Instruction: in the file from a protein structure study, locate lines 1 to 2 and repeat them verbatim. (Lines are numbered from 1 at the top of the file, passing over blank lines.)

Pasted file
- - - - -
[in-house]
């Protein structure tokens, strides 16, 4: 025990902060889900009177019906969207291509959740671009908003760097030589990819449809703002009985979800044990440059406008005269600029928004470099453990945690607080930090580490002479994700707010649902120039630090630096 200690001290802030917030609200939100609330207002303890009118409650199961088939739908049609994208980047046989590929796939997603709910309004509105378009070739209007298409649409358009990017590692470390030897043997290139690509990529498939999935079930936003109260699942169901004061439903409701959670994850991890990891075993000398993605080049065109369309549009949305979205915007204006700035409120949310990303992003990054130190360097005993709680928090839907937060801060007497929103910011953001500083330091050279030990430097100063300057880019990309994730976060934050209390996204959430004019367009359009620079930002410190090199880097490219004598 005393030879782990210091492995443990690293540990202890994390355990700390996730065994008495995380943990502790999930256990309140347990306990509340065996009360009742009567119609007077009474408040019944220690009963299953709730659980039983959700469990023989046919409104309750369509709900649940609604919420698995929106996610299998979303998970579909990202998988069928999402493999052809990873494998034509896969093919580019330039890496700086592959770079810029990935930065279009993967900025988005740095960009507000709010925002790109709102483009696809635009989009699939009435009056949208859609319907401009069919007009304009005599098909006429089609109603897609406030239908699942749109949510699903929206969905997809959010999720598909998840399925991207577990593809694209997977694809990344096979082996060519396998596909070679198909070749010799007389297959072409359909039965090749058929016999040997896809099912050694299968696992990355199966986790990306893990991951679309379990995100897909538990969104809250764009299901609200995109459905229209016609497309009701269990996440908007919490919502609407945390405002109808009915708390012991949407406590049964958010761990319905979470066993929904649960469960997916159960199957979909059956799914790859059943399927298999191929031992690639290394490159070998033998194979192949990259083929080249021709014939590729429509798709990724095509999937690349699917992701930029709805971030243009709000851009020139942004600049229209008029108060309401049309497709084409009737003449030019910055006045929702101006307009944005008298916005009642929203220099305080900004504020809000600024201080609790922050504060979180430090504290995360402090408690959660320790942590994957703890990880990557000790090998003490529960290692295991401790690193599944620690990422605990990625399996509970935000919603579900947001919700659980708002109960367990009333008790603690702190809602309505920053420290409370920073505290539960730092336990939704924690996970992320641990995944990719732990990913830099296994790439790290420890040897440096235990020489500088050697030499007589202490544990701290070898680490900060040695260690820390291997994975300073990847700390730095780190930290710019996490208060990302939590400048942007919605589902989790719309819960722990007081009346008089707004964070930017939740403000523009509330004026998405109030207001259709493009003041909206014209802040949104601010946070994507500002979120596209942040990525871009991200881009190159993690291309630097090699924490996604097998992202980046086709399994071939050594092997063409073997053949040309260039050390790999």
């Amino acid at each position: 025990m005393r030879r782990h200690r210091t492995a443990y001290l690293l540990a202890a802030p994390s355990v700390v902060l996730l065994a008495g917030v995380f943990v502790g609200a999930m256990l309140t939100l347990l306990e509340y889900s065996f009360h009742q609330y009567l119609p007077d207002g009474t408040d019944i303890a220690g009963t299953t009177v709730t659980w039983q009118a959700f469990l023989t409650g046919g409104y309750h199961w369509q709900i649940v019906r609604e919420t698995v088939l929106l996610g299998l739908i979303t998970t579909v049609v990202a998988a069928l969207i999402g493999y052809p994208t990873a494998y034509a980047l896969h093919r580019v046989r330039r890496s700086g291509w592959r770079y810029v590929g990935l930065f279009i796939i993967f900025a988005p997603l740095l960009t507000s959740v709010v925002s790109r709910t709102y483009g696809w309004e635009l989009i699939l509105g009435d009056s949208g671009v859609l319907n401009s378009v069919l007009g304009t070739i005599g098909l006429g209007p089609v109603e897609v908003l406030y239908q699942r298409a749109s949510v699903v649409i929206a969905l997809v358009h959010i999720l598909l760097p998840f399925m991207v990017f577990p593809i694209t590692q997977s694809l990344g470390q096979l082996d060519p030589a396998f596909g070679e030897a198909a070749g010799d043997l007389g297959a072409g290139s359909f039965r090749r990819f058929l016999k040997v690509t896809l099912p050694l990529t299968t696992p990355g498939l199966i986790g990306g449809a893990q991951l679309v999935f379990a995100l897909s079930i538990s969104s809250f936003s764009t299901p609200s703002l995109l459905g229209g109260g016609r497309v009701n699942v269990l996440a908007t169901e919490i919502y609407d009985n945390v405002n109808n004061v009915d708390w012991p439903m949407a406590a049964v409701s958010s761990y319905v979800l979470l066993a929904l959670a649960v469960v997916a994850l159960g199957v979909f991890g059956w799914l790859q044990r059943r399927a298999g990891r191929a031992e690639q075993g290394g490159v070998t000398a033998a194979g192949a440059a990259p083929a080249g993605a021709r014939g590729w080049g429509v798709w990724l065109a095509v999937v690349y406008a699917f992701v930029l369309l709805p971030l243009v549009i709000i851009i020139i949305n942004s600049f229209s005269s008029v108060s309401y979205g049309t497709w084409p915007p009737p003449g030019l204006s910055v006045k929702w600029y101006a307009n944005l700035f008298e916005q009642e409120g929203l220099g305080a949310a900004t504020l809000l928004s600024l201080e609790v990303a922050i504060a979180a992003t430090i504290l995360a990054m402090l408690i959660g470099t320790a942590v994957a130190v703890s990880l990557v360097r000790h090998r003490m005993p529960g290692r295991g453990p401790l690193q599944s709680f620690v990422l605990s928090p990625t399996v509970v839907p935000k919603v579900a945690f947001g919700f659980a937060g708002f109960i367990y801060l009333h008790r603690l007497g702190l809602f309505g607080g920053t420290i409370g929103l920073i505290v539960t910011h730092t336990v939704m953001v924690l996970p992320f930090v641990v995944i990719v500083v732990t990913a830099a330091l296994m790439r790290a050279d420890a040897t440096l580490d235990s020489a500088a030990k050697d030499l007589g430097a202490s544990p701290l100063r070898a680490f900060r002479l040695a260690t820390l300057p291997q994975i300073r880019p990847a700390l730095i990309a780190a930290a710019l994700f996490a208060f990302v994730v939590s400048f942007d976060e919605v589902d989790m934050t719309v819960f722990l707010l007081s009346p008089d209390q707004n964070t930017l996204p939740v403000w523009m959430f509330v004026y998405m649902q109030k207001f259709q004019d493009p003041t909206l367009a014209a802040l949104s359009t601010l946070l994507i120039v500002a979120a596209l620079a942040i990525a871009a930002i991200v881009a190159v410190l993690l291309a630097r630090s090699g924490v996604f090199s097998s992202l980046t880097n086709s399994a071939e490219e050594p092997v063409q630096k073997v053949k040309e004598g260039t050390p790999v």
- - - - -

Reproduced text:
[in-house]
């Protein structure tokens, strides 16, 4: 025990902060889900009177019906969207291509959740671009908003760097030589990819449809703002009985979800044990440059406008005269600029928004470099453990945690607080930090580490002479994700707010649902120039630090630096 200690001290802030917030609200939100609330207002303890009118409650199961088939739908049609994208980047046989590929796939997603709910309004509105378009070739209007298409649409358009990017590692470390030897043997290139690509990529498939999935079930936003109260699942169901004061439903409701959670994850991890990891075993000398993605080049065109369309549009949305979205915007204006700035409120949310990303992003990054130190360097005993709680928090839907937060801060007497929103910011953001500083330091050279030990430097100063300057880019990309994730976060934050209390996204959430004019367009359009620079930002410190090199880097490219004598 005393030879782990210091492995443990690293540990202890994390355990700390996730065994008495995380943990502790999930256990309140347990306990509340065996009360009742009567119609007077009474408040019944220690009963299953709730659980039983959700469990023989046919409104309750369509709900649940609604919420698995929106996610299998979303998970579909990202998988069928999402493999052809990873494998034509896969093919580019330039890496700086592959770079810029990935930065279009993967900025988005740095960009507000709010925002790109709102483009696809635009989009699939009435009056949208859609319907401009069919007009304009005599098909006429089609109603897609406030239908699942749109949510699903929206969905997809959010999720598909998840399925991207577990593809694209997977694809990344096979082996060519396998596909070679198909070749010799007389297959072409359909039965090749058929016999040997896809099912050694299968696992990355199966986790990306893990991951679309379990995100897909538990969104809250764009299901609200995109459905229209016609497309009701269990996440908007919490919502609407945390405002109808009915708390012991949407406590049964958010761990319905979470066993929904649960469960997916159960199957979909059956799914790859059943399927298999191929031992690639290394490159070998033998194979192949990259083929080249021709014939590729429509798709990724095509999937690349699917992701930029709805971030243009709000851009020139942004600049229209008029108060309401049309497709084409009737003449030019910055006045929702101006307009944005008298916005009642929203220099305080900004504020809000600024201080609790922050504060979180430090504290995360402090408690959660320790942590994957703890990880990557000790090998003490529960290692295991401790690193599944620690990422605990990625399996509970935000919603579900947001919700659980708002109960367990009333008790603690702190809602309505920053420290409370920073505290539960730092336990939704924690996970992320641990995944990719732990990913830099296994790439790290420890040897440096235990020489500088050697030499007589202490544990701290070898680490900060040695260690820390291997994975300073990847700390730095780190930290710019996490208060990302939590400048942007919605589902989790719309819960722990007081009346008089707004964070930017939740403000523009509330004026998405109030207001259709493009003041909206014209802040949104601010946070994507500002979120596209942040990525871009991200881009190159993690291309630097090699924490996604097998992202980046086709399994071939050594092997063409073997053949040309260039050390790999």